Recovering from substance abuse or addiction is a complex and long process. Although some people believe that recovery means simply ending the substance abuse or addiction, the reality is that it includes a lot of steps, time and commitment. Going through the recovery process can be challenging but figuring out how to balance work, recovery maintenance and personal enjoyments can make a person more likely to succeed in this process long-term. A person who wants to find balance in his recovery lifestyle should follow the five steps listed below.
- Receive Proper Treatment in Rehabilitation
Before long-term recovery can even begin, many people need to go through a drug rehabilitation program. The National Institute on Drug Abuse (NIDA) lists the following components of any effective drug treatment program, stating that it should:
- View addiction as a treatable disease of the brain
- Customize treatment to meet the individual needs of each patient, including any medical, psychological or social problems he is dealing with
- Be easily accessible
- Last an adequate length of time, which is usually a minimum of three months
- Incorporate therapy as a foundational form of treatment and include medicinal therapy as needed
- Alter treatment plans when needed
- Include detoxification if necessary
Some rehabilitation programs, such as residential ones, demand a lot of time from their patients. Since even outpatient rehabilitation can be time-consuming, it’s important for the person going through the program to figure out how to balance rehab with the rest of his life. Creating a schedule to manage his personal life during this process is one way patients can achieve this balance.
- Understand that Relapse Doesn’t Equal Failure
Many people don’t realize how common relapse is during the recovery process. But the NIDA explains that drug addiction has relapse rates similar to other chronic diseases, such as asthma or heart disease. Between 40 and 60 percent of all people recovering from drug addiction will experience relapse, and it’s important to keep this in mind to avoid discouragement. Balancing relapse with continued recovery can only occur if the person understands that relapse doesn’t have to be the end of recovery. Instead, it can be a great opportunity to re-evaluate treatment and management plans and revise them as needed.
- Recognize the End of the Substance Abuse or Addiction
Struggling with substance abuse or addiction can be a major part of a person’s life for many years. When it ends, it can be difficult for the person to find new balance in his life. One way to begin recovering a balanced life is to grieve the loss of the abuse or addiction. David Sack describes how a person should go through the stages of grieving in order to move beyond substance abuse or addiction. He also suggests working through J. William Worden’s “tasks of mourning” to begin the healing process. These tasks include:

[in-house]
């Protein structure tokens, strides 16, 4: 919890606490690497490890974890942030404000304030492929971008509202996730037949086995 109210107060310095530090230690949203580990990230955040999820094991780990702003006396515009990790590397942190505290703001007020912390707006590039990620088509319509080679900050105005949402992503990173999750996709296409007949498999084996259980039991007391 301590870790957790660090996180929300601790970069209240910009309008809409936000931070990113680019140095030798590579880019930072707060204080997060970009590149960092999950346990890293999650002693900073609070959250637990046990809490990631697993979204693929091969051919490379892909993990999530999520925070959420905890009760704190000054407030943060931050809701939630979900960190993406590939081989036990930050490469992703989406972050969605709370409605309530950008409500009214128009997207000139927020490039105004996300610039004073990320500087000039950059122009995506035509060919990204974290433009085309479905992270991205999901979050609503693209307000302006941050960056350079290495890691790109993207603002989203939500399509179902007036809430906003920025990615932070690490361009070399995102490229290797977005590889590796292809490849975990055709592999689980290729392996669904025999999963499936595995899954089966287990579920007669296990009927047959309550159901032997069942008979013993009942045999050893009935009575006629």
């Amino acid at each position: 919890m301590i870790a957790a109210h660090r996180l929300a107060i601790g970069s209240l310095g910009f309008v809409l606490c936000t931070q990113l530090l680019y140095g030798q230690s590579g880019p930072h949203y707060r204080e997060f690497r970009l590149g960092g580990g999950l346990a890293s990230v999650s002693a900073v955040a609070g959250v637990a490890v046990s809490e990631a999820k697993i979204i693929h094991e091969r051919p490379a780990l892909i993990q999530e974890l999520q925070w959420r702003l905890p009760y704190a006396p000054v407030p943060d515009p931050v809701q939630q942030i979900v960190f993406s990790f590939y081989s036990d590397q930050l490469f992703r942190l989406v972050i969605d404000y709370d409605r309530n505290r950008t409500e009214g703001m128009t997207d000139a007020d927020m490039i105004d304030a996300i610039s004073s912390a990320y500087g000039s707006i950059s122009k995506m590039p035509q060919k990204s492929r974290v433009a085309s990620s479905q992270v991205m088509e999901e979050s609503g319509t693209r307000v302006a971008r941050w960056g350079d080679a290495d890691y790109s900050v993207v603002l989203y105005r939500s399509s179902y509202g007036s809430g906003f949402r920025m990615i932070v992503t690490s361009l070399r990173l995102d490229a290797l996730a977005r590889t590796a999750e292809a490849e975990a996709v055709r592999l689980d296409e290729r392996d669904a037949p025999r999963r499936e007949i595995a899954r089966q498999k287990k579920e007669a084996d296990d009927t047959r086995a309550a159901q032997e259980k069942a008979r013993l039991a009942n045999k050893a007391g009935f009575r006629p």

- Accept the reality of the loss
- Work through the pain instead of avoiding it
- Adjust to the new and substance-free environment
- Turn energy away from the loss of abuse or addiction and toward a healthy and productive activity
- Engage in Healthy Activities
One of the best ways to find balance in recovery is for the person to return to or begin a healthy activity that he loves. The person can devote the time he once spent on a substance on something that will help him create meaning in his life. Some examples of healthy activities include:
- Taking part in a club
- Discovering favorite movies or television shows
- Repairing or renovating objects, such as furniture or vehicles
- Be Surrounded by Support and Encouragement
Finding balance can be even easier when the person has support from his loved ones. His friends and family members who encourage his sobriety can be an especially valuable source of encouragement. Additionally, he may make new friends in rehabilitation and support groups and these people can also provide him with the stability he needs to succeed in long-term recovery.
Get More Information about Balance in Recovery
If you or someone you care about is trying to find balance in recovery, please give our toll-free helpline a call. Our admissions coordinators are available 24 hours a day to answer your questions about the recovery process and they can also assist you in finding a quality rehabilitation program that can help you begin recovering from substance abuse or addiction. Call us right now to learn more.